Health and medicine
- Divided attention, selective attention, inattentional blindness, & change blindness
- Theories of selective attention
- Theories of language and cognition
- Theories of language development: Nativist, learning, interactionist
- Language and the brain: Aphasia and split-brain patients
Learn about the nativist, learning, and interactionist theories of human language development. By Carole Yue. . Created by Carole Yue.
Want to join the conversation?
- Isn't it completely plausible that all three of these major theories are correct? Social habits suit our species evolutionarily (Vygotsky). -> Our small, weak offspring have a greater chance of survival the earlier they can communicate so we evolve an LAD in our young (Chomsky) -> Reinforcement hones our developing linguistic skills.(24 votes)
- I think in that way, as it happens with the theories of personality: Theories are a way to explain why something is happening.
For having the ability to learn you need a certain set of skills: First, you need your brain to be okay (aphasias will make difficult the learning) and don't have issues with your senses (hearing, speaking). That would be (in some way, I'm not an expert - yet) what the Chomsky theories said with LAD.
For everything in the life (even there are exceptions) you need practice, so the Learning theory is also true, as the interactionist (the social role is clear when you have people who doesn't speak the same language, and even that, they try to communicate!).(4 votes)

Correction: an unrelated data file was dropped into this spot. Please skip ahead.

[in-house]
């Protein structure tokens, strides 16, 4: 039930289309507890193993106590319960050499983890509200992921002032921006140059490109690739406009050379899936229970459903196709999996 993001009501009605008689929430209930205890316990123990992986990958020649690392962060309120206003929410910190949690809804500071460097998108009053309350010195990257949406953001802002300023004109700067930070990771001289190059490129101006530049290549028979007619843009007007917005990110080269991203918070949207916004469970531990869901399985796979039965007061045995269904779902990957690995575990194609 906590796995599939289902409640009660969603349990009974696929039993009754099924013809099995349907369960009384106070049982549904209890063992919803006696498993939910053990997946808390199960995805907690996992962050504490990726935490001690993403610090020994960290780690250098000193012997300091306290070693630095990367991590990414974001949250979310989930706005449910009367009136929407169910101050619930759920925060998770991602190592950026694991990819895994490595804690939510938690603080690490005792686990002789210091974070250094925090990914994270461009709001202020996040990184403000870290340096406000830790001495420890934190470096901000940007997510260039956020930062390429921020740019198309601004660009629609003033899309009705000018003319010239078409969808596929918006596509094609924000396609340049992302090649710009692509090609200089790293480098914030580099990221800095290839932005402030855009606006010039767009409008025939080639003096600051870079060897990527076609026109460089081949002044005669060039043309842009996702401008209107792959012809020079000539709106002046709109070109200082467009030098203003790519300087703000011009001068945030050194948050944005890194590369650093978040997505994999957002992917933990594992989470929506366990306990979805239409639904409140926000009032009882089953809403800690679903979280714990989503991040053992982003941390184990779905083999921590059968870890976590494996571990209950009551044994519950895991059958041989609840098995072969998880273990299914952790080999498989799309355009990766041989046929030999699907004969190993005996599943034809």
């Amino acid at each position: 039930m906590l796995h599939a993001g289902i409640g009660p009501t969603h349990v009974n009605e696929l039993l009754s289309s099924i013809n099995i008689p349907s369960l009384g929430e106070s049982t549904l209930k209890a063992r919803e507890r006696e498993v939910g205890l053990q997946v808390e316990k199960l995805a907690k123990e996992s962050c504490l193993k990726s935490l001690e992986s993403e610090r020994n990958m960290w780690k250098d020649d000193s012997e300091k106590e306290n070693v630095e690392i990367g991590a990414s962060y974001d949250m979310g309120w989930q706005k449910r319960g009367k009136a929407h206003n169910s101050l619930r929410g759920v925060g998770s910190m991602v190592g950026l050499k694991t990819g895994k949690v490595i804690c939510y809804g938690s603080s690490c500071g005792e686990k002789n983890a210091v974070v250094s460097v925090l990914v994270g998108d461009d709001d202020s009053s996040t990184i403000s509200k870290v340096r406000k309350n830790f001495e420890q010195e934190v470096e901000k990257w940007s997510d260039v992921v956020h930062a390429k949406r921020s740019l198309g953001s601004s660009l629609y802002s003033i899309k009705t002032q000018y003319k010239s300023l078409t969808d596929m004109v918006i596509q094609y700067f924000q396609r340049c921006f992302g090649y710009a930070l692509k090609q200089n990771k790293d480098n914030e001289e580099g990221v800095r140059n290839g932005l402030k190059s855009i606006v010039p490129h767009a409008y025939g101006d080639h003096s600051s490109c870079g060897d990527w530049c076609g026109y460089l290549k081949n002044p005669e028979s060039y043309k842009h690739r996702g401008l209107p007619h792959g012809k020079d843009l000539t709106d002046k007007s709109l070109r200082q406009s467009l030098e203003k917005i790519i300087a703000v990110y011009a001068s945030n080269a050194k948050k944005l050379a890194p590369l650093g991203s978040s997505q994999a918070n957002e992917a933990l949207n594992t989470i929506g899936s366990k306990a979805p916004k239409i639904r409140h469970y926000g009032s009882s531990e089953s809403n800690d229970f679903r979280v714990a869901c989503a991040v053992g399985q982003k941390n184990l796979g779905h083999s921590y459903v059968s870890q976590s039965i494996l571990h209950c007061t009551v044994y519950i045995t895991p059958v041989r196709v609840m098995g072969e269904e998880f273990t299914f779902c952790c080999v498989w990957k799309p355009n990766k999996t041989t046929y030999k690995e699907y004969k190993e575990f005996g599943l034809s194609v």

- Has anyone ever wondered why so many languages have similar words for moms? For example, mom, mama, ma, ama, mami. If you have know please name them and their language.(4 votes)
- One reason for this is common root languages, but even highly unrelated languages have similar words for mothers. One of the other possible reasons for this is "m" and "a" are physically very easy sounds for babies to start making early on, based on the way the human mouth is structured. Other phonemes are much harder to master. And "mom" or "ma" is usually one of the first words a baby needs to know.(8 votes)
- What I find interesting in one sense is the example about how learning psychologists believe children learn through reinforcement. What she describes sounds almost exactly how dogs are trained. Dogs don't have the mind power to understand words really, but they learn through reinforcement what words entail. Like how you teach a dog to sit by saying sit and then handing him a treat. So I think that shows that the theory of reinforcement at the very least exists in some animals, and probably to some extent humans. But then humans also have the superior brain power to go past reinforcement. Does this all make sense or am I getting this wrong?(3 votes)